ORLANDO, Fla. - A massive Saharan dust cloud is expected to pass over Florida this week and it could make for some beautiful skies.
Saharan dust is said to making its way from the coast of Africa to the Gulf of Mexico. It is expected to be over Florida during the middle of the week, with its thickest dust on Wednesday. However, thinner amounts will stick around through at least Saturday.
The plume of dark brown colors is where the thickest dust will be over the Florida peninsula.
According to NOAA, very dry and dusty air known as the Saharan Air Layer (SAL) forms over the Sahara Desert during the late spring, summer, and early fall, which then moves over the tropical Atlantic.
Frank Marks, director of the Hurricane Resarch Divsion at NOAA's Atlantic Oceanagraphic and Meteorological Laboratory, says that these plumes are frequent in the summer, especially in June and July, and take about 10-12 days to cross the Atlantic.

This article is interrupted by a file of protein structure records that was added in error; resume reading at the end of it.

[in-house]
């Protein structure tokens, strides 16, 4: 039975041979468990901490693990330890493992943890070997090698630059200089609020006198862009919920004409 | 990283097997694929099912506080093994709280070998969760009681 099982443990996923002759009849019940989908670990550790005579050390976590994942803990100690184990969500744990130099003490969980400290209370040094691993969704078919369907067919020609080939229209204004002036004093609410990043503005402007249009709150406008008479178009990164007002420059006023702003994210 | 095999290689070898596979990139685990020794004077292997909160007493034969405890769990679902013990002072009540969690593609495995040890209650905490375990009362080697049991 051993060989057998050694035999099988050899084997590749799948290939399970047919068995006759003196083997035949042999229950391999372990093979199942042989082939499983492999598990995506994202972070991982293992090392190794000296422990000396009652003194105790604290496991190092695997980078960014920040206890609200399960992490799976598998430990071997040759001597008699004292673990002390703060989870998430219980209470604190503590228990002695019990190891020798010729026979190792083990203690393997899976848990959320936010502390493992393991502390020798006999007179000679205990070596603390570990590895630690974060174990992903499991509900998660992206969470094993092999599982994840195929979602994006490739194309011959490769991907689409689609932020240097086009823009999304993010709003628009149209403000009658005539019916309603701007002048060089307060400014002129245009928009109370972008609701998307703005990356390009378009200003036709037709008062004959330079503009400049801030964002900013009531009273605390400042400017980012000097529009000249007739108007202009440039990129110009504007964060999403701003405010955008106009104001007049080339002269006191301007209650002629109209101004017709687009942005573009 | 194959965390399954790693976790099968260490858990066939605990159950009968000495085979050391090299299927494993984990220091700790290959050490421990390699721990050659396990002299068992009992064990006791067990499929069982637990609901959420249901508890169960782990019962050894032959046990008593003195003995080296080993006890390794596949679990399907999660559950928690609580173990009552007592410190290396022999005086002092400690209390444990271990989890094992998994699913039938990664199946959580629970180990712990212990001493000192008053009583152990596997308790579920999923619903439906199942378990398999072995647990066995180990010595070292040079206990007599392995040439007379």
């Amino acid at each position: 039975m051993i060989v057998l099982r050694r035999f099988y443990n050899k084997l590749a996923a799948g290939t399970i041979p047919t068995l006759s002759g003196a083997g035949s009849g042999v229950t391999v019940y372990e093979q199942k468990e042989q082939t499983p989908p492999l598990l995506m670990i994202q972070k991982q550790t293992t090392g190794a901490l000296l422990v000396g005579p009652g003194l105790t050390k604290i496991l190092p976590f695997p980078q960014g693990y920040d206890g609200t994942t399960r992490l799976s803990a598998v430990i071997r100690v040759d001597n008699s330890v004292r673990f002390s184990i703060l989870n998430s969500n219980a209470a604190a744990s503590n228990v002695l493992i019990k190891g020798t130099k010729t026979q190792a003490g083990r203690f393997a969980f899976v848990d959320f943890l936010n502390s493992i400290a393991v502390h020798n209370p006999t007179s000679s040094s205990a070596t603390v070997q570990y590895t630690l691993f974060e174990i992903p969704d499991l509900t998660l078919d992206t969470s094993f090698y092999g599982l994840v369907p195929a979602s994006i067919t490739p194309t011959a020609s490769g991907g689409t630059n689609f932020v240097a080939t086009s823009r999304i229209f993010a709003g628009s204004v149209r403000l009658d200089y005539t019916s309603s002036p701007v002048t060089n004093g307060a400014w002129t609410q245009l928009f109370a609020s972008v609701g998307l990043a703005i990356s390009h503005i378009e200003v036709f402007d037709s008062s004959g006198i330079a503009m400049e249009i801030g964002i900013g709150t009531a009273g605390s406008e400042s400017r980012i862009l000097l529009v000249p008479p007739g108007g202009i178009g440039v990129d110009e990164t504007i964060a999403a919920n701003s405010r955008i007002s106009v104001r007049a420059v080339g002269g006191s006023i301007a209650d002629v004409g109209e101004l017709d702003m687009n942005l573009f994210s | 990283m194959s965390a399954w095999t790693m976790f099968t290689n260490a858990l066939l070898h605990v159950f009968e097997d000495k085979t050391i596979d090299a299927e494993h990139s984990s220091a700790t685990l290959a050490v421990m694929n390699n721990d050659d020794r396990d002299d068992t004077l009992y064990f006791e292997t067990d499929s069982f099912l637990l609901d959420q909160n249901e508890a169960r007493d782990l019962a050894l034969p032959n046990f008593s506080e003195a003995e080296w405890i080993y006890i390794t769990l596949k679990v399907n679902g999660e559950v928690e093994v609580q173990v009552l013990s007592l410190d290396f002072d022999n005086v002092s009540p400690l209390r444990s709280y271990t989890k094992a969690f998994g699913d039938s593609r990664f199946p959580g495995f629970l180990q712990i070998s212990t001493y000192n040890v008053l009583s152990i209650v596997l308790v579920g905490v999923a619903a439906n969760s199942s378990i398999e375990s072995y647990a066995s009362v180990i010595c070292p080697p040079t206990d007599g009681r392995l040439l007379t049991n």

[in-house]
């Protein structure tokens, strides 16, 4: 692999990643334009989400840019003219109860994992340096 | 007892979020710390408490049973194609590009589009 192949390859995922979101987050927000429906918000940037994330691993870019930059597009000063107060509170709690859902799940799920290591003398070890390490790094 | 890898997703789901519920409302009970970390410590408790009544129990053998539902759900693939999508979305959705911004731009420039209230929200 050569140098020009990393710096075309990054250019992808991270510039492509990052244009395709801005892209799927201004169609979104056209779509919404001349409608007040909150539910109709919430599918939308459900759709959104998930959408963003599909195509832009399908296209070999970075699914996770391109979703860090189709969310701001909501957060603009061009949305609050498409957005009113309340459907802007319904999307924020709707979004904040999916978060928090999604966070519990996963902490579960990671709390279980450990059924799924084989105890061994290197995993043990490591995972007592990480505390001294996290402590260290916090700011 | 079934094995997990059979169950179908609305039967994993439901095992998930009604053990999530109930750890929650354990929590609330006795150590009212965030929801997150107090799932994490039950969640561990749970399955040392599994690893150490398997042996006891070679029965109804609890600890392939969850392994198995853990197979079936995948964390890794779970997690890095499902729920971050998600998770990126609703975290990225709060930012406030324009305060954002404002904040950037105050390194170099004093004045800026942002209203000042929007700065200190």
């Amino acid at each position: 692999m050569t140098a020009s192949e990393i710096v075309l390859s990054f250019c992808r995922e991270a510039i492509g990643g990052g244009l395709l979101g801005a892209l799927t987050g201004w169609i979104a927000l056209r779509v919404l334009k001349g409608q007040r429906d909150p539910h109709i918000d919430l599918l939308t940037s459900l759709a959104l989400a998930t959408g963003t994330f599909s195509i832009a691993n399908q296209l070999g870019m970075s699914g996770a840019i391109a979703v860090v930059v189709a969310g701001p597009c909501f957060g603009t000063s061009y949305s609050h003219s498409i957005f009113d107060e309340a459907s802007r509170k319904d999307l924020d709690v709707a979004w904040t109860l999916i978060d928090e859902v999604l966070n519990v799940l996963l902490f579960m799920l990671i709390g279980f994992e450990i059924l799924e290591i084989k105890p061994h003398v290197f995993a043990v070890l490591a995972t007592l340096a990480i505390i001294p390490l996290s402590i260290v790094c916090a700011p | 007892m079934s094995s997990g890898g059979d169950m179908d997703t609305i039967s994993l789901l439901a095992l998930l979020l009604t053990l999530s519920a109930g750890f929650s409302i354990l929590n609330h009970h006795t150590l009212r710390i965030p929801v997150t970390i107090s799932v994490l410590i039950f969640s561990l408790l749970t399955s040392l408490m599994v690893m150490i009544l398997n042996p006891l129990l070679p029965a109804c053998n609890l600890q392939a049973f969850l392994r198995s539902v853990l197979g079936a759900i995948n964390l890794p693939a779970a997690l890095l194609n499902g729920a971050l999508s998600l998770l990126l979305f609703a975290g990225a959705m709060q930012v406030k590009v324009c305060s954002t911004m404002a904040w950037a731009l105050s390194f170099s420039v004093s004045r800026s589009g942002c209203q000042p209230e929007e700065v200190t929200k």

"The arrival of a dust cloud is usually a good thing during hurricane season as it keeps tropical development to a minimum," FOX 35 Storm Team Chief Meteorologist Jayme King explained. He added that it can "also make for some of our prettiest sunrises and sunsets. Sunlight refracts off of the dust particles producing a beautiful outcome on the color spectrum. Pinks, oranges and reds are the norm."
Although much of the dust remains above the surface and causes hazy skies and colorful sunsets, it can aggravate those with respiratory issues. This is not likely to cause major deterioration in the air quality for the U.S. at large though, since the dust is elevated and concentrations are continually and gradually dissipating. Additionally, water vapor present in the South will wash away dust particles.
However, the increased clouds and high rain chances in Central Florida could keep this phenomenon at bay. Skies will be very cloudy and rain chances high through Wednesday, the latest models show.
We will continue to track these conditions in the FOX 35 Storm Center.